When the price of CAC is zero, energy firms ignore the external cost that their products impose on others, who then must either commensurately reduce their own use of CAC or suffer the adverse effects of climate change. A carbon tax “internalizes the externality” by inducing market participants to take into account the climate-related costs of fossil fuels.
Similarly, the environment has limited waste absorptive capacity (WAC) for the local, regional, and global pollutants generated at wellheads and coal mines, refineries, pipelines, engines, and furnaces. Many of these costs are external. Environmental charges can “internalize” such externalities by requiring firms to pay the rents, not only of CAC, but also of the other resources sacrificed by the use of fossil fuels.
To get incentives precisely right, emissions of each pollutant should, in principle, be assessed at a rate equal to the marginal external cost of emissions at each time and place. Assessment and enforcement considerations, however, easily justify folding many such charges into a single severance fee, just like the proposed carbon tax. Full efficiency would require system-wide price corrections.
Hydrocarbon taxes might be designed to approximate the rental values of CAC and other WAC associated with fossil fuel use, in addition to the rents and user costs of hydrocarbon resources themselves.
Governments employ a mind-numbing array of procedures for taxing hydrocarbons. At the same time, the fossil fuel industries receive generous direct and indirect subsidies. An IMF study calculated that global hydrocarbon subsidies in 2017 were $5.2 trillion, or 6.5 percent of global GDP. The U.S. was the second-largest subsidizer after China, with $649 billion in fossil fuel subsidies. The authors estimated that “efficient fossil fuel pricing in 2015 would have lowered global carbon emissions by 28% and fossil fuel air pollution deaths by 46 percent, and increased government revenue by 3.8 percent of GDP.”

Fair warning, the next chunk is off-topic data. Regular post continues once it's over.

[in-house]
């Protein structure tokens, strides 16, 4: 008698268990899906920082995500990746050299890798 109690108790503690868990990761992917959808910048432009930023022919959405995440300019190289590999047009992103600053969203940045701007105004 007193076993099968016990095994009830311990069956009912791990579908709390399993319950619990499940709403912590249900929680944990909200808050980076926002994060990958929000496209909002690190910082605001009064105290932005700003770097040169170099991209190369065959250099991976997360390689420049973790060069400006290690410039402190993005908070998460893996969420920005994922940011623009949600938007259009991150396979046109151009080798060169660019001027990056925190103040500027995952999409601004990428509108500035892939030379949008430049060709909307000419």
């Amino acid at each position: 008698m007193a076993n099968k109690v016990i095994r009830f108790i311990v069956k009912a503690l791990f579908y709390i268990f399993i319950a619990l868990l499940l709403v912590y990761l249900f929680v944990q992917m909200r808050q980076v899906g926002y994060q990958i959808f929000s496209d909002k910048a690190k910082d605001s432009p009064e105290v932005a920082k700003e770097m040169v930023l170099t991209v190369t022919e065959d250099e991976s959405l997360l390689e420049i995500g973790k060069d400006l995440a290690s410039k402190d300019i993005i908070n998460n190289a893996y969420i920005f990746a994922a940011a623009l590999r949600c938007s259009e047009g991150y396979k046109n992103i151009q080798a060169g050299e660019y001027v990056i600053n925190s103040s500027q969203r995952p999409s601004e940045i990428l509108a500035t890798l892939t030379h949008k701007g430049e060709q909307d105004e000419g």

Distribution of Dividends
“To maximize the fairness and political viability of a rising carbon tax,” declares the Economists’ Statement, “all the revenue should be returned directly to US citizens through equal lump-sum rebates.” The assertion that a 100% citizens’ dividend is a matter of “fairness” suggests an ethical understanding that the limited carbon absorptive capacity of the environment should be shared by all, neither hoarded by a few nor dissipated in a tragedy of the commons.
It is hard to see why “fairness” would not similarly entail equal rights to the rental value of WAC more generally and, indeed, to all the gifts of nature, including subsoil minerals such as hydrocarbons themselves. Moreover, “political viability” aside, it seems fair to invest the user cost portion of the revenue on behalf of future generations, to compensate them for the depletion of Earth’s nonrenewable resources. Perhaps we should use a portion to finance public goods that benefit everyone while reducing unfair and inefficient taxes, such as payroll and sales taxes.
The second part of this three-part series addresses current and past pandemics and how travel, transportation and trade are essential pieces of policy creation to combat negative economic impacts.